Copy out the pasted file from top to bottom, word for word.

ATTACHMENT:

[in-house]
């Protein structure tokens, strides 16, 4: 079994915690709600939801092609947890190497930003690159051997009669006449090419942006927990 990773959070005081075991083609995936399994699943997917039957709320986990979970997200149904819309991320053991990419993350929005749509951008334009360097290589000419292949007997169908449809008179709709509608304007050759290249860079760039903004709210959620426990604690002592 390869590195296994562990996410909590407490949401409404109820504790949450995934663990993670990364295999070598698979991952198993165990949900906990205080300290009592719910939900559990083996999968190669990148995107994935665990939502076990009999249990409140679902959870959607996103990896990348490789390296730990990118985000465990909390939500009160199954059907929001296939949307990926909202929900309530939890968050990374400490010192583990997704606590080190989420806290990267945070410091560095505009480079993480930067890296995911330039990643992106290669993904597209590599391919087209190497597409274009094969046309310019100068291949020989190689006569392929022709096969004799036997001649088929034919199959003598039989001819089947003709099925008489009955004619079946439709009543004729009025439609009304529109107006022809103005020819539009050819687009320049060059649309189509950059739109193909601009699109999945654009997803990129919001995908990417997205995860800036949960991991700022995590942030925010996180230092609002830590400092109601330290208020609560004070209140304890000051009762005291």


[in-house]
């Protein structure tokens, strides 16, 4: 079994915690709600939801092609947890190497930003690159051997009669006449090419942006927990 990773959070005081075991083609995936399994699943997917039957709320986990979970997200149904819309991320053991990419993350929005749509951008334009360097290589000419292949007997169908449809008179709709509608304007050759290249860079760039903004709210959620426990604690002592 390869590195296994562990996410909590407490949401409404109820504790949450995934663990993670990364295999070598698979991952198993165990949900906990205080300290009592719910939900559990083996999968190669990148995107994935665990939502076990009999249990409140679902959870959607996103990896990348490789390296730990990118985000465990909390939500009160199954059907929001296939949307990926909202929900309530939890968050990374400490010192583990997704606590080190989420806290990267945070410091560095505009480079993480930067890296995911330039990643992106290669993904597209590599391919087209190497597409274009094969046309310019100068291949020989190689006569392929022709096969004799036997001649088929034919199959003598039989001819089947003709099925008489009955004619079946439709009543004729009025439609009304529109107006022809103005020819539009050819687009320049060059649309189509950059739109193909601009699109999945654009997803990129919001995908990417997205995860800036949960991991700022995590942030925010996180230092609002830590400092109601330290208020609560004070209140304890000051009762005291």